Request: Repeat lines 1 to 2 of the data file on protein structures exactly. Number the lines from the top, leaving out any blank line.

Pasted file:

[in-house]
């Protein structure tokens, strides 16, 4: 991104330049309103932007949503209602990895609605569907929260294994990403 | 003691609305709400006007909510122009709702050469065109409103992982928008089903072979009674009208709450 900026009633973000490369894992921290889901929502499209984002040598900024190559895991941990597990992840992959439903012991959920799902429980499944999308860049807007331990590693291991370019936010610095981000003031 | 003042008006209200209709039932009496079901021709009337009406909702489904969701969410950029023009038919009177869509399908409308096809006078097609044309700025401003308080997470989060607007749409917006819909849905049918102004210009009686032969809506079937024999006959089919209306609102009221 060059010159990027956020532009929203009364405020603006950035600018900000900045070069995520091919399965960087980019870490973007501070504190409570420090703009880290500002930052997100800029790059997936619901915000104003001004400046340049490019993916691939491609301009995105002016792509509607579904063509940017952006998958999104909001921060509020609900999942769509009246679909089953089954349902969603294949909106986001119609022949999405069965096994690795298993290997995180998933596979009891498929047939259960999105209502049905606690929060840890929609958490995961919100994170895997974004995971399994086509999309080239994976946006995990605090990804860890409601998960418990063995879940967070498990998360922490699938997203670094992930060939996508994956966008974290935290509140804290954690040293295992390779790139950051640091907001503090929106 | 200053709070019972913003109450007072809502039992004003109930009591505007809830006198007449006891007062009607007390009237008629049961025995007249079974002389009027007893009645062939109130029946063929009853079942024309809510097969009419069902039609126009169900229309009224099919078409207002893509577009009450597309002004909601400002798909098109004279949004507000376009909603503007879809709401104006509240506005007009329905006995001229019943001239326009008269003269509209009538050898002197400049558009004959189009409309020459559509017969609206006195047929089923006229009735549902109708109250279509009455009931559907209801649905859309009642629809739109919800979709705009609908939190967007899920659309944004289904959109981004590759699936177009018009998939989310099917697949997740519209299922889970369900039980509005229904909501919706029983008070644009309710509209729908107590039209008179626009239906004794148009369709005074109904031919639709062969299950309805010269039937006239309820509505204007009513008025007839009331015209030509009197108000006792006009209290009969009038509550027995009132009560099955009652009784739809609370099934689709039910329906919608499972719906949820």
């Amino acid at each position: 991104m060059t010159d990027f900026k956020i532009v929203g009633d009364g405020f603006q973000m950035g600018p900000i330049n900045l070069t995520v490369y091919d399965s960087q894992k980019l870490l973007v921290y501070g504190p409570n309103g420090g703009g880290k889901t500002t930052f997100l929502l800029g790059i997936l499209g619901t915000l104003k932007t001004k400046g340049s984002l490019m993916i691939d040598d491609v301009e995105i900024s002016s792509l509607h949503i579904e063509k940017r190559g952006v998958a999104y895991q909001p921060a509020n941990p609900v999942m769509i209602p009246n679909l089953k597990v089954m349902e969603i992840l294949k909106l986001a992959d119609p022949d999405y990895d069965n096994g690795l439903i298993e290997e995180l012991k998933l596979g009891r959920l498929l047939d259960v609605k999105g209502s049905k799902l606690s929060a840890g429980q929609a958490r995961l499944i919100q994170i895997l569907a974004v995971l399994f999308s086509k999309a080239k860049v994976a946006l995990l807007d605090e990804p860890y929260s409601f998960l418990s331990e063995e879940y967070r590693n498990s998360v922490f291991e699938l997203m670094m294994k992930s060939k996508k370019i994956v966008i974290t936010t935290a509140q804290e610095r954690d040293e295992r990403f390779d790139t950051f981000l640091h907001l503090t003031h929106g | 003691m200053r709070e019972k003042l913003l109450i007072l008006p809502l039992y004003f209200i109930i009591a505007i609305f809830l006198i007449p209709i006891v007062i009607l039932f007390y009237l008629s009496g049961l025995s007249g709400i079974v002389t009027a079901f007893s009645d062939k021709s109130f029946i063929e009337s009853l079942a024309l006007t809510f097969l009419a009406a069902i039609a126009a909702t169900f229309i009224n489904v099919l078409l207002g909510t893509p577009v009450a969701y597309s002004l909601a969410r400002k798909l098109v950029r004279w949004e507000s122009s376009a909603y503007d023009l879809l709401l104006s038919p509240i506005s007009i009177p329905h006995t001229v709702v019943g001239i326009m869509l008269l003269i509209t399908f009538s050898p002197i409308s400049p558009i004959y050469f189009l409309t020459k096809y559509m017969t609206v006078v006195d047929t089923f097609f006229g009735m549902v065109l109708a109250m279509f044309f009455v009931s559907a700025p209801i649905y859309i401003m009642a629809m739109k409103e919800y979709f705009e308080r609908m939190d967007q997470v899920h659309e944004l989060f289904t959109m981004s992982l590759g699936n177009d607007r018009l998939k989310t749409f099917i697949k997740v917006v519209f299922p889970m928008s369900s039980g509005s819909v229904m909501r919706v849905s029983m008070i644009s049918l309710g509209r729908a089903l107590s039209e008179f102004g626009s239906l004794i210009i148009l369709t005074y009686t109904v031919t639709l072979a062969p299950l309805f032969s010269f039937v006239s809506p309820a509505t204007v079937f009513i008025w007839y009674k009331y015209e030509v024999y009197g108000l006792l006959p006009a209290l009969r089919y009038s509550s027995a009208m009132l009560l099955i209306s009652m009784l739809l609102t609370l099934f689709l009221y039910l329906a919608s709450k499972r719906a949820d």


[in-house]
């Protein structure tokens, strides 16, 4: 991104330049309103932007949503209602990895609605569907929260294994990403 | 003691609305709400006007909510122009709702050469065109409103992982928008089903072979009674009208709450 900026009633973000490369894992921290889901929502499209984002040598900024190559895991941990597990992840992959439903012991959920799902429980499944999308860049807007331990590693291991370019936010610095981000003031 | 003042008006209200209709039932009496079901021709009337009406909702489904969701969410950029023009038919009177869509399908409308096809006078097609044309700025401003308080997470989060607007749409917006819909849905049918102004210009009686032969809506079937024999006959089919209306609102009221 060059010159990027956020532009929203009364405020603006950035600018900000900045070069995520091919399965960087980019870490973007501070504190409570420090703009880290500002930052997100800029790059997936619901915000104003001004400046340049490019993916691939491609301009995105002016792509509607579904063509940017952006998958999104909001921060509020609900999942769509009246679909089953089954349902969603294949909106986001119609022949999405069965096994690795298993290997995180998933596979009891498929047939259960999105209502049905606690929060840890929609958490995961919100994170895997974004995971399994086509999309080239994976946006995990605090990804860890409601998960418990063995879940967070498990998360922490699938997203670094992930060939996508994956966008974290935290509140804290954690040293295992390779790139950051640091907001503090929106 | 200053709070019972913003109450007072809502039992004003109930009591505007809830006198007449006891007062009607007390009237008629049961025995007249079974002389009027007893009645062939109130029946063929009853079942024309809510097969009419069902039609126009169900229309009224099919078409207002893509577009009450597309002004909601400002798909098109004279949004507000376009909603503007879809709401104006509240506005007009329905006995001229019943001239326009008269003269509209009538050898002197400049558009004959189009409309020459559509017969609206006195047929089923006229009735549902109708109250279509009455009931559907209801649905859309009642629809739109919800979709705009609908939190967007899920659309944004289904959109981004590759699936177009018009998939989310099917697949997740519209299922889970369900039980509005229904909501919706029983008070644009309710509209729908107590039209008179626009239906004794148009369709005074109904031919639709062969299950309805010269039937006239309820509505204007009513008025007839009331015209030509009197108000006792006009209290009969009038509550027995009132009560099955009652009784739809609370099934689709039910329906919608499972719906949820």